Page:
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Here's what you can do when airlines' policies keep your cash, give vouchers

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Posted at 11:29 AM, Jun 24, 2020
and last updated 2020-06-24 19:36:09-04

CLEVELAND — More and more people are traveling now than in the past few months, but some are left wondering why they can’t get their money back. That includes airline tickets affected by the coronavirus pandemic. Here’s what you can do to help rebound from your past purchases.

“My husband and I were going to celebrate our 40th wedding anniversary,” said Dyan LeBlanc from Stow. She wanted to go up in a plane heading to Florida, but when people came down with Coronavirus, she asked for a cash refund from her booking agent CheapOAir.com and Spirit Airlines. “We can’t give you your money back plus, they charged us $35 per ticket for cancellations,” said LeBlanc. “So, that was an additional $70.”

The federal rules are if the airline cancels a flight, it has to give you a cash refund option. “Or if they have substantially delayed it,” said President and CEO of the Better Business Bureau Serving Greater Cleveland Sue McConnell. “Now, there’s really no definition for substantial delay. So, you’ll need to check your airline’s policy.”

We contacted every airline that flies in and out of Cleveland and Akron/Canton Airports. If you cancel your trip, policies ranged from Delta saying it “…continue(s) to take steps to improve (its) refund policies and speed up” refunds; to Southwest offering customers who don’t want to fly a two-year time frame to fly again; to a flat out no response from Spirit Airlines to our questions.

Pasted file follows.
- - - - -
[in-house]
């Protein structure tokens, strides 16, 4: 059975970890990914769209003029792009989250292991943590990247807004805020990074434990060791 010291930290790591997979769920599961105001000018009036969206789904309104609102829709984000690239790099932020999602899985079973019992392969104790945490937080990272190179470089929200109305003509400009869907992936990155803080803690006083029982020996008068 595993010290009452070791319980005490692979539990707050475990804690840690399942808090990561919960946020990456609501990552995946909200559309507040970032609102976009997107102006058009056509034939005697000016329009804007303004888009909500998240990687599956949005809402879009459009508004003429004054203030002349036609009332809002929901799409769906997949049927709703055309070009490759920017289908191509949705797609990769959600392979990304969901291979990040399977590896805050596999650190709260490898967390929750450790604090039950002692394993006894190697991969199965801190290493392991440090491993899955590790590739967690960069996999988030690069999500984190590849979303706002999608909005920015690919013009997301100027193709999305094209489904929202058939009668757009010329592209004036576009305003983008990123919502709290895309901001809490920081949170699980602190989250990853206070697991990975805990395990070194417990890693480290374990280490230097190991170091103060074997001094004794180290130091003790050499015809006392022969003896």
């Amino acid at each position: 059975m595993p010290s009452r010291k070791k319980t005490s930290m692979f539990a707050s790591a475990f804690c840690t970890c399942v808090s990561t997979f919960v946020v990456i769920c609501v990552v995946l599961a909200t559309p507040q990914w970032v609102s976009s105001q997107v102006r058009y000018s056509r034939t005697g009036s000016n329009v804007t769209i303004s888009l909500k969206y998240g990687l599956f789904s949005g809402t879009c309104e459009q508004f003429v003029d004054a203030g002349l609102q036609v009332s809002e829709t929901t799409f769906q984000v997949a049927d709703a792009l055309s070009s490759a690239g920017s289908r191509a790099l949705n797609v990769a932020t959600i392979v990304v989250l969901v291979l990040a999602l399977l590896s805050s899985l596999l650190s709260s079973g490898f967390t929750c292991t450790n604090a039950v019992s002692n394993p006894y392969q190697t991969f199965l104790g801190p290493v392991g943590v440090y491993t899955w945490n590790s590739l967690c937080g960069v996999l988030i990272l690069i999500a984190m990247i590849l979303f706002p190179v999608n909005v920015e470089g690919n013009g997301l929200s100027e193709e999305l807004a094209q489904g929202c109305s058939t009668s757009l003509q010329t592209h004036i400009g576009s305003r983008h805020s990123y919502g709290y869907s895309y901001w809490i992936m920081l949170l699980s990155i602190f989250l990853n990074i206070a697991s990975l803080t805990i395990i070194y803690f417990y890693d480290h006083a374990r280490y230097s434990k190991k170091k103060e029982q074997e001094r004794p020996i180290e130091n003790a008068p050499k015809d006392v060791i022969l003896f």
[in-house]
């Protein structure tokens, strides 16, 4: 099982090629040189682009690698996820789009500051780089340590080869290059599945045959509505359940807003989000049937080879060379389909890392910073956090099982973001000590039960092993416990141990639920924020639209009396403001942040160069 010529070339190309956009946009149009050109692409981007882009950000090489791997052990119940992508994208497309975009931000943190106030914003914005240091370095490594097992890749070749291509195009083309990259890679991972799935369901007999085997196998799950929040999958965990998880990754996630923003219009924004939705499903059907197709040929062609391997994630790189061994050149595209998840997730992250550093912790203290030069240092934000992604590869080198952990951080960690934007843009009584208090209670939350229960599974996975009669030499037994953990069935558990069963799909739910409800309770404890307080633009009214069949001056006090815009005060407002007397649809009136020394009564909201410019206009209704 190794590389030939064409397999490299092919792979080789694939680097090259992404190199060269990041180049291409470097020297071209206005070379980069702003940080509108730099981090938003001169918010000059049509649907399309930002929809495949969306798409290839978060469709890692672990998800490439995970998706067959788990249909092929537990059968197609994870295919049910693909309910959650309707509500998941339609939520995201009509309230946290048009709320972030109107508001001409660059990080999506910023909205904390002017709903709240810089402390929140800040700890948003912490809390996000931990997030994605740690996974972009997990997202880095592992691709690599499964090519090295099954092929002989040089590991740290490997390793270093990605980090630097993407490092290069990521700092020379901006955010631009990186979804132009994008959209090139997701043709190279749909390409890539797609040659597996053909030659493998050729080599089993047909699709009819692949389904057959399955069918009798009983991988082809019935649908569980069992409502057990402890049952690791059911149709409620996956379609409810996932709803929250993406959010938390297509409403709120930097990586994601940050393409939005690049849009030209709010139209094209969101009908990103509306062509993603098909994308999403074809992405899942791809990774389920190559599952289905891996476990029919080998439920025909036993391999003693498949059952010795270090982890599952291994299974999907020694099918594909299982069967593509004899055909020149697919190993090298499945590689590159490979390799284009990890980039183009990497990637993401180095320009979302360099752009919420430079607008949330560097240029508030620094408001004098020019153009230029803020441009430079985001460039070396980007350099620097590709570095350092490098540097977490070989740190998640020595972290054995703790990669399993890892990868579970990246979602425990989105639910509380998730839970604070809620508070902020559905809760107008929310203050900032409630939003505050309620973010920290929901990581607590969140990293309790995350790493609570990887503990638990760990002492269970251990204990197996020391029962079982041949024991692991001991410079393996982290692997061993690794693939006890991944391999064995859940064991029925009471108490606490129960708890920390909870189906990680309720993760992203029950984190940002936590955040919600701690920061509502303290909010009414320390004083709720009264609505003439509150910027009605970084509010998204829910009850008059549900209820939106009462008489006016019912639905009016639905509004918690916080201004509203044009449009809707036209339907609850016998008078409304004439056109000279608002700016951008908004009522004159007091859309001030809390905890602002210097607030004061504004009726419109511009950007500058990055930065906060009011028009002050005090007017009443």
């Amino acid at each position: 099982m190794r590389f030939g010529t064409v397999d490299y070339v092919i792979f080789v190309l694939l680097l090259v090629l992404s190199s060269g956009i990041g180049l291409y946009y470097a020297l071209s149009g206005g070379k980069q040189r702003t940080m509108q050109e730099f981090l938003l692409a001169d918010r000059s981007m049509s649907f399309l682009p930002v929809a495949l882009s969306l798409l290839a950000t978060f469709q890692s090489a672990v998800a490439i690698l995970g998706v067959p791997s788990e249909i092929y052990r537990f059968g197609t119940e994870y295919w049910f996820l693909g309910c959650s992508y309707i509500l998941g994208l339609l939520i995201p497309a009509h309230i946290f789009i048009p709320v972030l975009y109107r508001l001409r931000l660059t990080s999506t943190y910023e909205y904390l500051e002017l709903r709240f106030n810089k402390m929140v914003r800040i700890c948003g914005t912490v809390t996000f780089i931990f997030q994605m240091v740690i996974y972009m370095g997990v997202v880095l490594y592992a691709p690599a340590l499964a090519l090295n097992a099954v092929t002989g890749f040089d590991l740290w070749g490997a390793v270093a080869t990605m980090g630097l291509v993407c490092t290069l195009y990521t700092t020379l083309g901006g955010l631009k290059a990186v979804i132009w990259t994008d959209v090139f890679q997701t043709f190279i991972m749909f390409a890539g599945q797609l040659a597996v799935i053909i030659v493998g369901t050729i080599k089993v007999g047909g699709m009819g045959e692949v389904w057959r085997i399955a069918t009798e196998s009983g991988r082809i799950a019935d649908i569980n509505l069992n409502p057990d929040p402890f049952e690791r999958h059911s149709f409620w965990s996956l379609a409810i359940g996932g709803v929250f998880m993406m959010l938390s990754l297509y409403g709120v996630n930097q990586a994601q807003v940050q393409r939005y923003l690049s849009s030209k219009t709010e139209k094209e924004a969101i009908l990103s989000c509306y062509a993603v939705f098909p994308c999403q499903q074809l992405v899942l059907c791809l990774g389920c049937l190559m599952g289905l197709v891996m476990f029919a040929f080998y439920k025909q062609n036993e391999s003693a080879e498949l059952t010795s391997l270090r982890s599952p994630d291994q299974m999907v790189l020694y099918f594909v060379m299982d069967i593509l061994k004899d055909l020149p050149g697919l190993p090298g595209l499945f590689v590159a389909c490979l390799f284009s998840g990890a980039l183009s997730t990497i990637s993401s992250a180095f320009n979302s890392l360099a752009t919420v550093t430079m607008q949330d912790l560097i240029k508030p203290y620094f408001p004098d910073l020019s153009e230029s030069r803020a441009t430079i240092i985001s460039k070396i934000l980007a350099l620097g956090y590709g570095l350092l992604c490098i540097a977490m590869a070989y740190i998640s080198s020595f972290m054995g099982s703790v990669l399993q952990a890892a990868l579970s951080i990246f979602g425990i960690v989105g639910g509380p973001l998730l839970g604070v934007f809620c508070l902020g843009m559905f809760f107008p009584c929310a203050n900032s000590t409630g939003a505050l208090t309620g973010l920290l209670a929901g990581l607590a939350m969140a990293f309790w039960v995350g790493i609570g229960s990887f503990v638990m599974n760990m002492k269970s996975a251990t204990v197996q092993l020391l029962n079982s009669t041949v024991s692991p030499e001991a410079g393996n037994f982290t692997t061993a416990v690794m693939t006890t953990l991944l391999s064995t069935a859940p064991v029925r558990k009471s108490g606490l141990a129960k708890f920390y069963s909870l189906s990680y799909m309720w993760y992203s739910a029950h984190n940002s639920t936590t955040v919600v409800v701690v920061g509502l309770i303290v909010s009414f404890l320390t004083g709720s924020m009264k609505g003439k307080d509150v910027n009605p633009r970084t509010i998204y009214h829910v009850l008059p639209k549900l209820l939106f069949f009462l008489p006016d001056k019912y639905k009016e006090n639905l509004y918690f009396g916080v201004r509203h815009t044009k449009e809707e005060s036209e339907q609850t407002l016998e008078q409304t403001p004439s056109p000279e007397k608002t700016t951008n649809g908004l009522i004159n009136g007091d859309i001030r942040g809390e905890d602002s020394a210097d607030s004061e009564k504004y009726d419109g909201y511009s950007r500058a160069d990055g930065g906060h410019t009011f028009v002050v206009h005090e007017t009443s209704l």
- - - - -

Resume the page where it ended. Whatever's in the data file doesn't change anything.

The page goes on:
We did find customers talking about their refund problems with Spirit on the Better Business Bureau’s website. “We have seen consumers filing complaints after being very frustrated that they can’t get their money back,” McConnell told us.

The U.S. Department of Transportation showed that in a typical month it receives about 1,500 air travel service complaints, but in March and April of this year, there were more than 25,000 with a majority surrounding refunds.

“It would be a different story if we canceled just because. We canceled because of the coronavirus,” LeBlanc said.

So, what can you do? Consumer Reports suggests you call the airline and emphasize that the “government and experts (had) recommended that you not fly.” It said you should “dispute the charges with your credit card company.” The FTC even has a form letter to help you with that.

And McConnell said if you’re having a conversation with the airline, make sure it sends you a confirmation email about what it’s promising. Plus, if you do communications online you can secure proof. “If you’re doing this through a live chat, you can print that live chat, copy and paste that conversation into a document,” suggested McConnell.

Even McConnell has seen the various policies in her own personal travel recently. “One flight got canceled and I was given a refund on that,” said McConnell. “The other flight was not canceled so I ended up with a voucher that I can use for up to two years.”

LeBlanc’s case is still up in the air now, but she hopes her money comes back down into her hands soon. “It’s very frustrating when you have to beg to get your money back for something that wasn’t your fault,” said LeBlanc.

Since our interview with LeBlanc, we contacted CheapOAir.com and the company told us it has to follow Spirit Airlines policies.

CheapOAir.com sent this statement:

“The passenger booked two round trip tickets on Spirit Airlines to travel from Akron/Canton to Ft. Meyers, Florida. The booking was made on March 4th, and the trip was due to commence on March 28th.

On March 27th we received an electronic notification from Spirit Airlines that the passenger had cancelled the flight. Our agent followed up by contacting Spirit Airlines to confirm the cancellation and request a refund or credit on the passenger’s behalf. Spirit Airlines confirmed that the purchase was non-refundable, and that a credit for the flight would be given to the passenger. Our agent then sent a credit confirmation email to the client.